Ulrika Eleonora of Denmark (1656-1693), Queen consort of Sweden (1680-1693)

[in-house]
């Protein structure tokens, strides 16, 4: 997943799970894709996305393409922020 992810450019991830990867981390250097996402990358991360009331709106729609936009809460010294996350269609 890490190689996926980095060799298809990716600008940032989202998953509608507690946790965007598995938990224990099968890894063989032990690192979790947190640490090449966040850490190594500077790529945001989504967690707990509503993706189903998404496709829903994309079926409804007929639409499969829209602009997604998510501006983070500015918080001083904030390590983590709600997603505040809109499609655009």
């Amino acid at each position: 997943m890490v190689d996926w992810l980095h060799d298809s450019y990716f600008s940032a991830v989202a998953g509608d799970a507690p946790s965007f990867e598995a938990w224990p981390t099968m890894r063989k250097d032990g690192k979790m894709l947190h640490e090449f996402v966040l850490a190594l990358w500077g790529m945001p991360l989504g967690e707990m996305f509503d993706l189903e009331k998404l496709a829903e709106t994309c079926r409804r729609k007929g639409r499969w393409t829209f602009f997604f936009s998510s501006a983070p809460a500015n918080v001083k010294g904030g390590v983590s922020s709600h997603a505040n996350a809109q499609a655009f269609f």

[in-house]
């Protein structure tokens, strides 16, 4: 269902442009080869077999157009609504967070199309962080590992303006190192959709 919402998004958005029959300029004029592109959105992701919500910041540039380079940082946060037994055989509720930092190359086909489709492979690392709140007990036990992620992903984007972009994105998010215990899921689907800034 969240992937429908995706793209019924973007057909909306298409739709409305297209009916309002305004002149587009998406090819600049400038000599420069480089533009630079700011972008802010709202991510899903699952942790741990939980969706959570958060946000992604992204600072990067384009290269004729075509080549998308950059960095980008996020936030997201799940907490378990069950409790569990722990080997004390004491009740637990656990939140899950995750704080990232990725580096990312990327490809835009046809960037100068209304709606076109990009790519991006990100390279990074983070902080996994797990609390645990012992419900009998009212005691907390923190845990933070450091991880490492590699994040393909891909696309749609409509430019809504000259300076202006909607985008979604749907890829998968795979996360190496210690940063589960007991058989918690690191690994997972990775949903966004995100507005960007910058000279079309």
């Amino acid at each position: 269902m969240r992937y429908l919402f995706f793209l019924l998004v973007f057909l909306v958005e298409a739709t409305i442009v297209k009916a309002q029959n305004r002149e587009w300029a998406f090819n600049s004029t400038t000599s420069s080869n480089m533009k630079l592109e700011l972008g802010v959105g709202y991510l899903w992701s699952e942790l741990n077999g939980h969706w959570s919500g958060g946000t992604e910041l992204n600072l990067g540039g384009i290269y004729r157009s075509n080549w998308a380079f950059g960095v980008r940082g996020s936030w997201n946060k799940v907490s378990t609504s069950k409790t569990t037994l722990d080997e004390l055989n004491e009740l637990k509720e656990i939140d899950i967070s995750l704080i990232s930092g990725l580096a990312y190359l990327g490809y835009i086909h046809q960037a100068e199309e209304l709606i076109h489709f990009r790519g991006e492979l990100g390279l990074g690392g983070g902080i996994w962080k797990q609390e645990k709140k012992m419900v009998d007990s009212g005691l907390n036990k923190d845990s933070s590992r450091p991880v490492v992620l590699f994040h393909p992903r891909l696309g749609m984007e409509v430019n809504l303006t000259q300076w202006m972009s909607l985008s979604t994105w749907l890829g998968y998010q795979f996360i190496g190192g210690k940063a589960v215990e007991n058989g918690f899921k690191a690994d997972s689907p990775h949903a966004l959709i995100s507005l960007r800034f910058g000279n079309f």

Ulrika Eleonora of Denmark (11 September 1656 – 26 July 1693) was the Queen consort of Sweden as the spouse of King Charles XI of Sweden. The name Ulrike is a Danish version of the name; in Swedish she is called Ulrika Eleonora den äldre (English: Ulrica Eleanor the Elder), to distinguish her from her daughter, the future queen regnant. Ulrika was the daughter of King Frederick III of Denmark and his spouse Queen Sophie Amalie of Brunswick-Lüneburg. She was given a strict upbringing under the supervision of her mother. In 1675 she was betrothed to King Charles XI of Sweden. The purpose of the match, from the Swedish viewpoint, was to prevent Denmark from forming an alliance with the enemies of Sweden. Her brother, the King of Denmark, was not enthusiastic about the match, but he left the decision to her mother, who was very eager to complete it because it would give Ulrika the status of queen. The engagement was announced 13 July 1675. During the Scanian War between Denmark and Sweden in 1675–1679 she was encouraged to break the engagement. During the war, she gained a reputation for loyalty to her future home country by exhibiting kindness to Swedish prisoners: she pawned her jewelry, even her engagement ring, to buy food, sheets and medicine for the Swedish prisoners of war. She also refused to participate in the celebrations arranged in honor of Danish victories over Sweden. During the peace negotiations between Sweden and Denmark in 1679, the marriage between her and Charles XI was on the agenda, and ratified on 26 September 1679. The marriage contract was signed 6 February 1680. Ulrika Eleonora arrived in Helsingborg in Sweden 4 May 1680, where she was welcomed by canon salutation and the Queen Dowager, the Swedish court and the local aristocracy. The 25 November 1680, she was crowned Queen at Storkyrkan in Stockholm. Ulrika Eleonora was described as religious, patient, mild and charitable, moderately beautiful and with a simple dignity. She was received with enthusiasm among the public, because she was seen as a hope and a symbol of lasting peace. Her popularity was increased by her personal merits.
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